“I lived in Florida long enough, so I know to have disaster kits ready to go,” said Sarah Miller, who recently moved to D.C. from Naples, Florida.
Food, “piddle pads” and an extra leash are the main items in Miller’s kit for Teddy, her Pomeranian.
Miller shared her wisdom at Kriser’s Natural Pet, the natural foods pet shop in Northwest D.C.
“You need to have your proper stuff ready, so in an emergency, you can just go,” said Robert Thomas, the store’s “pack leader” (i.e., general manager).
“You should have a leash. You should have a harness. You should have some sort of freeze-dried food. That way you don’t have to worry about cans. You can crumble it up; give it to them as a treat,” he said.
The exception to the “no-cans” rule, Thomas said, is for cats. They get much of their water from their food.
“So you might need to have more canned food than dry food for the cat. Because if you’re not able to get water to them, they still get their moisture from the canned food.”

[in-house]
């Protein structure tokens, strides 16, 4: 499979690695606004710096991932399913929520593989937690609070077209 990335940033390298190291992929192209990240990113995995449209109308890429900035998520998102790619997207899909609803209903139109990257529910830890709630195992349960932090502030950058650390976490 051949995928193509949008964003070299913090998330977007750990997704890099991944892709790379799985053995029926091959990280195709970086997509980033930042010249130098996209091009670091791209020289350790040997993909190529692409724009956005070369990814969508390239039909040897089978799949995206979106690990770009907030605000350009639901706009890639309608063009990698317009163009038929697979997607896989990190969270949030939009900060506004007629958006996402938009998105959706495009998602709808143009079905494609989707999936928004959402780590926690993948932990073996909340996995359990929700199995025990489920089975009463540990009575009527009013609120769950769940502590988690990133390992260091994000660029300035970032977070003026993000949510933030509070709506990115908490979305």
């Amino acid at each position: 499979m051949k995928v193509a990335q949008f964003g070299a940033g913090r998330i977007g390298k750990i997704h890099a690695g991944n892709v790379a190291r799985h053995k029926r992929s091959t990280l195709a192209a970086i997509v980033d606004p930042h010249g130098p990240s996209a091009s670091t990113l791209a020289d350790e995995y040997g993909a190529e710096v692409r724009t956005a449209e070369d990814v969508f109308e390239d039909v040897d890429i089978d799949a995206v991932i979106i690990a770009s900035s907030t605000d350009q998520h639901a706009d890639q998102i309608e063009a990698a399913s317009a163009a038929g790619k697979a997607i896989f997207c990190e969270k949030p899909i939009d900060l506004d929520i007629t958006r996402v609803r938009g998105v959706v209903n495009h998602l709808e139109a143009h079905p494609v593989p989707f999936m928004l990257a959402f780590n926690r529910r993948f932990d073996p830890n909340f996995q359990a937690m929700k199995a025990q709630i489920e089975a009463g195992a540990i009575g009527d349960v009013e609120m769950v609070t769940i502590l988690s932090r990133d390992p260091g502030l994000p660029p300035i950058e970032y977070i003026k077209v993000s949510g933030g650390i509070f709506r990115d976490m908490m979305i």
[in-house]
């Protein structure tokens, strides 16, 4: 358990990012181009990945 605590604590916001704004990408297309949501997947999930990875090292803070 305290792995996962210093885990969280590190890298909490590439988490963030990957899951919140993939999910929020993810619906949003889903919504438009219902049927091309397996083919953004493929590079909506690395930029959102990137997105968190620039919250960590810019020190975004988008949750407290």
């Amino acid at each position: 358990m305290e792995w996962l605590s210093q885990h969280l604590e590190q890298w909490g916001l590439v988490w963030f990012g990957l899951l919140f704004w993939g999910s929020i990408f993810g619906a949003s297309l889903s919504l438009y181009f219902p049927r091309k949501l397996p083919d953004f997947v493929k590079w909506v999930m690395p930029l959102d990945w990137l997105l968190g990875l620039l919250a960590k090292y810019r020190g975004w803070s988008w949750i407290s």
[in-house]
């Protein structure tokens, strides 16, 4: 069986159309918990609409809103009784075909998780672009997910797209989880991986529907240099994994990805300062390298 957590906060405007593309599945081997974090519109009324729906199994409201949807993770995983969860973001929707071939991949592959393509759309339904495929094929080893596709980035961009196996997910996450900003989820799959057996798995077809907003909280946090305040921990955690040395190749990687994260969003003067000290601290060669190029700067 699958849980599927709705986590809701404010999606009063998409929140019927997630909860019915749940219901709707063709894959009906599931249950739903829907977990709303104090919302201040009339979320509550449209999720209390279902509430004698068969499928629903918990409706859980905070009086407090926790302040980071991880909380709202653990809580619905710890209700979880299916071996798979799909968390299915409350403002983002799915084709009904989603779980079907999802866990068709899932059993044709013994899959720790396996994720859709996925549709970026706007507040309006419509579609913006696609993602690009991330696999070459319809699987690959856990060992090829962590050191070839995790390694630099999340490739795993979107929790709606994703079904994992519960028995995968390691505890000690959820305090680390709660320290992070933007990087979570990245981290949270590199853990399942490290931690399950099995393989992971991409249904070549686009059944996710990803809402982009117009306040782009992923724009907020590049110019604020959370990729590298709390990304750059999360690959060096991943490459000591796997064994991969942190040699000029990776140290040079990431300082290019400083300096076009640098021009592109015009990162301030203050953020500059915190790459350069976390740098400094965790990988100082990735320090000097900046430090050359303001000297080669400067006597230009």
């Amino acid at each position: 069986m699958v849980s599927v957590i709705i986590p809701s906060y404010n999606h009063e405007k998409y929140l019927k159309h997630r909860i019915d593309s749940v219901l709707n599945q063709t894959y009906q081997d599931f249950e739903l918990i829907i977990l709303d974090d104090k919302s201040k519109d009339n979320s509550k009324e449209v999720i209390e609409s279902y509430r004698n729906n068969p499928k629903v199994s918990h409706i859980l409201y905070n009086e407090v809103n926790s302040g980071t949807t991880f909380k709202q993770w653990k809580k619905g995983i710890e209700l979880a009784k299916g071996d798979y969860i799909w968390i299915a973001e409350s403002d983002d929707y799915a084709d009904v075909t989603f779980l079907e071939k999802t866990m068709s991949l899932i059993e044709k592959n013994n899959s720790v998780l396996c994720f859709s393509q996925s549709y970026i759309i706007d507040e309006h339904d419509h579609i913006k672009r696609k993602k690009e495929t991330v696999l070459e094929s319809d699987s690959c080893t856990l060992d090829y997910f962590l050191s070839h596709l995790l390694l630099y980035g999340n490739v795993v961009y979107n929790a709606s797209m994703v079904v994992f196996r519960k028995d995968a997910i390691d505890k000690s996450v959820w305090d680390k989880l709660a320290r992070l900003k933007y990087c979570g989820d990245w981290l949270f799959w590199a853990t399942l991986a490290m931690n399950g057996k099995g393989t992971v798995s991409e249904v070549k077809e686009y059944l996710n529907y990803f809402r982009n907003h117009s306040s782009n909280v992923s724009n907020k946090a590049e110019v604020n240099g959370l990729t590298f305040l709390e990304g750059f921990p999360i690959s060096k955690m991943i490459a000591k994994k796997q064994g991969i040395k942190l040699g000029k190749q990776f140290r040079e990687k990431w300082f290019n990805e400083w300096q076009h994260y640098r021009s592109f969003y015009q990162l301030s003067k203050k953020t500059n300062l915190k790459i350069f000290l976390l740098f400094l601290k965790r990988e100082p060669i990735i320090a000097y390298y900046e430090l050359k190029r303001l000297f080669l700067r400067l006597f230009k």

Thomas also recommends anxiety pills for pets.
“There’s something called Happy Traveler and Tranquil Blend. You can be in a rush, and you don’t want them to take that anxiety on that you have.”
Many shelters take pets, but many more do not. The Department of Homeland Security, which has a Web page devoted to dealing with pets during emergencies, recommends you call ahead to find accommodations for your animals at your destination — be it vets, kennels or pet-friendly hotels.
DHS also says:
Bring your pet’s paperwork along with your own vital documents.
Make sure your animals’ collars or harnesses contain ID information.
Bring sanitation supplies such as pet litter, paper towels, newspaper, plastic trash bags and household bleach.
Bring pet toys or other items familiar to the animal.
Bring a picture of you and your pet together.
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